Books by Nigel Hamilton

WAR AND PEACE by Nigel Hamilton
Released: May 7, 2019

"Of considerable interest to students of presidential and American military history, though likely to court criticism from the Churchill camp."
The final installment of the biographer's significant study of Franklin Roosevelt's sine qua non leadership in World War II. Read full book review >
COMMANDER IN CHIEF by Nigel Hamilton
Released: June 7, 2016

"The book is strongly pro-Roosevelt, but Hamilton gives a solid inside view of the strategic thinking that went into the campaign against Hitler as America laid the groundwork for the D-Day invasion the following year."
A detailed look at Franklin Roosevelt's role in the Allied strategy midway through World War II, with an emphasis on his relations with Winston Churchill. Read full book review >
Released: May 13, 2014

"Lively, elucidating, elegant and highly knowledgeable."
A deeply engrossing study of the first year of Franklin Roosevelt's prescient military leadership in World War II. Read full book review >
BIOGRAPHY by Nigel Hamilton
Released: March 1, 2007

"A vast subject confined in a small but well-illuminated room."
The story of life stories, from cave paintings and Gilgamesh to Michael Holroyd and James Frey. Read full book review >
BILL CLINTON by Nigel Hamilton
Released: Oct. 7, 2003

"Still, for the moment it's the most complete life yet of the man, and though it will at turns puzzle both fans and detractors of Clinton and his legacy, it's well worth reading for all concerned."
An overblown (and this is but the first volume, ending with the crushing defeat of Bush I), often out of tune, but oddly fascinating account of William Jefferson Clinton's pre-White House life and career. Read full book review >
Released: June 6, 1994

A one-volume edition of Hamilton's (JFK: Reckless Youth, 1992) three-volume biography, which won the Whitbread Award. This is, strictly speaking, history made personal—which is just the way Montgomery saw it. Montgomery's relations with Churchill, de Gaulle, and Eisenhower give Hamilton more than enough fodder for a grand tale that hews to the Great Man theory of history. Epic, engrossing, big. Read full book review >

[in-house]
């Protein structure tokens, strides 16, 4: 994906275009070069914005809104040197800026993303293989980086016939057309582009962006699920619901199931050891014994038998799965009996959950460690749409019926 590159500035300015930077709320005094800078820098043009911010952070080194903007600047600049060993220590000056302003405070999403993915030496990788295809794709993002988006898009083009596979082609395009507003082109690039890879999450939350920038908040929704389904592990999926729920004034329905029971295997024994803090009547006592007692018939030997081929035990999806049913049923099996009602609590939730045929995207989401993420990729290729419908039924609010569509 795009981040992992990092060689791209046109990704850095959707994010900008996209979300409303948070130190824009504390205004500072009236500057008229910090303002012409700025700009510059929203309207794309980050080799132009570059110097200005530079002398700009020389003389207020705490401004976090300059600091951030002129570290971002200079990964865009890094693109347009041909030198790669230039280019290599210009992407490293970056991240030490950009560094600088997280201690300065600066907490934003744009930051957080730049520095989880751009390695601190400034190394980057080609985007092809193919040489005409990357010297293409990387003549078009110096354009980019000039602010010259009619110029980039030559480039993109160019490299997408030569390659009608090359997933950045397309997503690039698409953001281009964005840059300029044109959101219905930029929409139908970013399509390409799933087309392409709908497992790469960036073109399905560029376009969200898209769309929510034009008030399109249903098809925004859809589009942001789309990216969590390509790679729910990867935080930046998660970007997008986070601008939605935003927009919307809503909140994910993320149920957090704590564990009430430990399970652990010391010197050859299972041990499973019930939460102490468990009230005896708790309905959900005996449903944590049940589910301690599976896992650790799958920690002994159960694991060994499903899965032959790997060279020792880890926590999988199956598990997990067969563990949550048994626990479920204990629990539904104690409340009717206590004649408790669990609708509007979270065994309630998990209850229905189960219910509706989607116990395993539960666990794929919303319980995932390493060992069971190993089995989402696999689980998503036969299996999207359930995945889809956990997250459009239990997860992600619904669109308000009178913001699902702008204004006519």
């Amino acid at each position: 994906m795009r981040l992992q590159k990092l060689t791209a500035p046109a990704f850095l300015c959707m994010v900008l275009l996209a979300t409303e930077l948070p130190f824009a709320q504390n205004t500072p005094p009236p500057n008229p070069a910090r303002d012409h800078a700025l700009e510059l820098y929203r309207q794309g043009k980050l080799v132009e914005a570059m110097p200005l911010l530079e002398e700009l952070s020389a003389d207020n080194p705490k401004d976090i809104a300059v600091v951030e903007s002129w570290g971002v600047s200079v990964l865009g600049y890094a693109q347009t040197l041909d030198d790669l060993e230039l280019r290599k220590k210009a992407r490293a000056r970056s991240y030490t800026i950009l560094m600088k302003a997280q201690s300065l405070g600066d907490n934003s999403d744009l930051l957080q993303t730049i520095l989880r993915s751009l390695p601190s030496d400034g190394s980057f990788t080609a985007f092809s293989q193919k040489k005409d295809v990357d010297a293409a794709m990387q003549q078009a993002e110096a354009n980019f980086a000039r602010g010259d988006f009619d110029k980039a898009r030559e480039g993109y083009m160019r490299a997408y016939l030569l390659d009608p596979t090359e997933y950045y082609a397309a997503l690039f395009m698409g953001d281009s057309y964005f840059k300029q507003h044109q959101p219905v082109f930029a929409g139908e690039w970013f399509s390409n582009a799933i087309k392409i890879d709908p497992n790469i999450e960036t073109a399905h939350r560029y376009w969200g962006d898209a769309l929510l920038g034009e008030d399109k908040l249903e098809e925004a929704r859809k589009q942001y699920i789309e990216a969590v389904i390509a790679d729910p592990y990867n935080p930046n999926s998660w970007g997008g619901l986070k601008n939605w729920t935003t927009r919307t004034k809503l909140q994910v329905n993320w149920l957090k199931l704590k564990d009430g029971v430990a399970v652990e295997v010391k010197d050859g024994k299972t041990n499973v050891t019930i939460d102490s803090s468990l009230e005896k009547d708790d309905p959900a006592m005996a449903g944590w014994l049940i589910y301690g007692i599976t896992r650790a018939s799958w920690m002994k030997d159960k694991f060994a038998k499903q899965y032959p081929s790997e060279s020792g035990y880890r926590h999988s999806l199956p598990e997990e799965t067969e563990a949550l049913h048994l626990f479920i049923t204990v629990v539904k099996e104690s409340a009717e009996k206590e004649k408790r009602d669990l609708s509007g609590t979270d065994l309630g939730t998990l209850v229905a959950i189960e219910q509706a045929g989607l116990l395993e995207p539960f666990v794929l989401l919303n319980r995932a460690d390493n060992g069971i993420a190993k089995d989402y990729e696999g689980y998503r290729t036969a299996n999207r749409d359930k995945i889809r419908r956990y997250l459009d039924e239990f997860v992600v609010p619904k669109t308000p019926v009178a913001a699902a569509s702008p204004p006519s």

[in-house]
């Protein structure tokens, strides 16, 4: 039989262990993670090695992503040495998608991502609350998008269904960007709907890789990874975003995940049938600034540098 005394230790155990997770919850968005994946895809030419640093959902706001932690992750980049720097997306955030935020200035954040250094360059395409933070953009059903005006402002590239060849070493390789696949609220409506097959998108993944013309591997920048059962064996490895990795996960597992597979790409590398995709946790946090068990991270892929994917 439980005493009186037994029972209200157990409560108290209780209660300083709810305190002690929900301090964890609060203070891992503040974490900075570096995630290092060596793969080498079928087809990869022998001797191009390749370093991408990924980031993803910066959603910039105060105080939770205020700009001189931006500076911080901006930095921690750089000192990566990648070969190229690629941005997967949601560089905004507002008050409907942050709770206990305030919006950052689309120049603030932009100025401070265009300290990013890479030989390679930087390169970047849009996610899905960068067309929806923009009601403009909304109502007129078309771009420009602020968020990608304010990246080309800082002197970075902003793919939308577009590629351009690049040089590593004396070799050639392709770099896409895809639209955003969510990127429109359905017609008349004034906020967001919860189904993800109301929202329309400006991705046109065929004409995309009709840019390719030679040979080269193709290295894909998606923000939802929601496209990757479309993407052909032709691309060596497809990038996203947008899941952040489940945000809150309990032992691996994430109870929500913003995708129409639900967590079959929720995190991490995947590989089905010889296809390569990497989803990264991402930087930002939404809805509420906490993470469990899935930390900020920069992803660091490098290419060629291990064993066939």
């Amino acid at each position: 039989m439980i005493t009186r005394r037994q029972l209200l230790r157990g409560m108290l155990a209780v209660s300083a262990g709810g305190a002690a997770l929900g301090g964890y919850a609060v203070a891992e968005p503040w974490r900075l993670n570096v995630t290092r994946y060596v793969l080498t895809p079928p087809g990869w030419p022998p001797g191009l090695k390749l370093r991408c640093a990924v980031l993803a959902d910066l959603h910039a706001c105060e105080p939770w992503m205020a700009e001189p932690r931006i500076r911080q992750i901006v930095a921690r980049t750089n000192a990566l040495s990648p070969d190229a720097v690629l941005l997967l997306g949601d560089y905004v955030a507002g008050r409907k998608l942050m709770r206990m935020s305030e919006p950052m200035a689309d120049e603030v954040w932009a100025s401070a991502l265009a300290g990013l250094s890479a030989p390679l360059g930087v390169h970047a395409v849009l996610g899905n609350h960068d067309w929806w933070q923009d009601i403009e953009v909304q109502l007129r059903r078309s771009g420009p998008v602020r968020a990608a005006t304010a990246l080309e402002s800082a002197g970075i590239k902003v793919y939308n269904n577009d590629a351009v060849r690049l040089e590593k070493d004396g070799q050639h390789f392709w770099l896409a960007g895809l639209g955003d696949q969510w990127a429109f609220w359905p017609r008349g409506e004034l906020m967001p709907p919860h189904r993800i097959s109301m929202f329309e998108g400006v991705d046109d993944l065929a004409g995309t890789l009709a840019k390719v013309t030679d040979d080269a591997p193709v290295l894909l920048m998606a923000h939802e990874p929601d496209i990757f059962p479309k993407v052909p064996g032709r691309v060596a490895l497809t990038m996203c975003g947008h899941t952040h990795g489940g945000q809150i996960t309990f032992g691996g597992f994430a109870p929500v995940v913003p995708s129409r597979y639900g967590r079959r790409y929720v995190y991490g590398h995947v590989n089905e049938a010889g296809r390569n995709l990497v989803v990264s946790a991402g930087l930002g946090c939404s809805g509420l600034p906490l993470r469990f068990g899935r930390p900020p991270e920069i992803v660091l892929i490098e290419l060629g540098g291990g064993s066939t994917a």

JFK by Nigel Hamilton
Released: Nov. 1, 1992

Perhaps the most revealing biography yet of Jack Kennedy coming of age, up to his election to Congress in 1946. Hamilton (Monty, 1986, etc.) has made the most of interviews with JFK's closest surviving relatives and friends, newly opened FBI and medical files, and, most importantly, unusual access to the future President's often raunchy, irreverent letters. Hamilton's most sensational contention—that Kennedy contracted gonorrhea at Harvard—probably will distract attention from the rest of this serious, revelatory study. In Hamilton's telling, the Kennedys were the most dysfunctional family this side of The Prince of Tides, characterized by an unhealthy competitiveness and a clannish loyalty that left them suspicious of outsiders. Hamilton finds it no wonder that JFK became a narcissistic womanizer: Rose Kennedy, with her ``sterile, convent-school values'' and trips away from her philandering husband and brood of nine, left him starved for parental attention. Sometimes, such resort to pop psychology is too automatic in explaining Kennedy's actions (e.g., that JFK was not simply attracted to the beauty of a Danish-born reporter wrongly suspected of spying, but was seeking maternal warmth missing from his own life). But Hamilton gradually develops JFK in all his charm and intelligence, an American Prince Hal awakening to his destiny: A young man cracking jokes at agonizing physical pain that would depress anyone else; engaging in bawdy boarding-school high jinks; soaking up political knowledge at college; and emerging carefully from the shadow cast by bullying father Joe and the equally narrow- minded, doomed heir-apparent Joe, Jr. A well-rounded, compelling biography that points the way for future scholars and will leave readers eager for Hamilton's planned future volumes on JFK. (Sixteen pages of b&w photos—not seen.) Read full book review >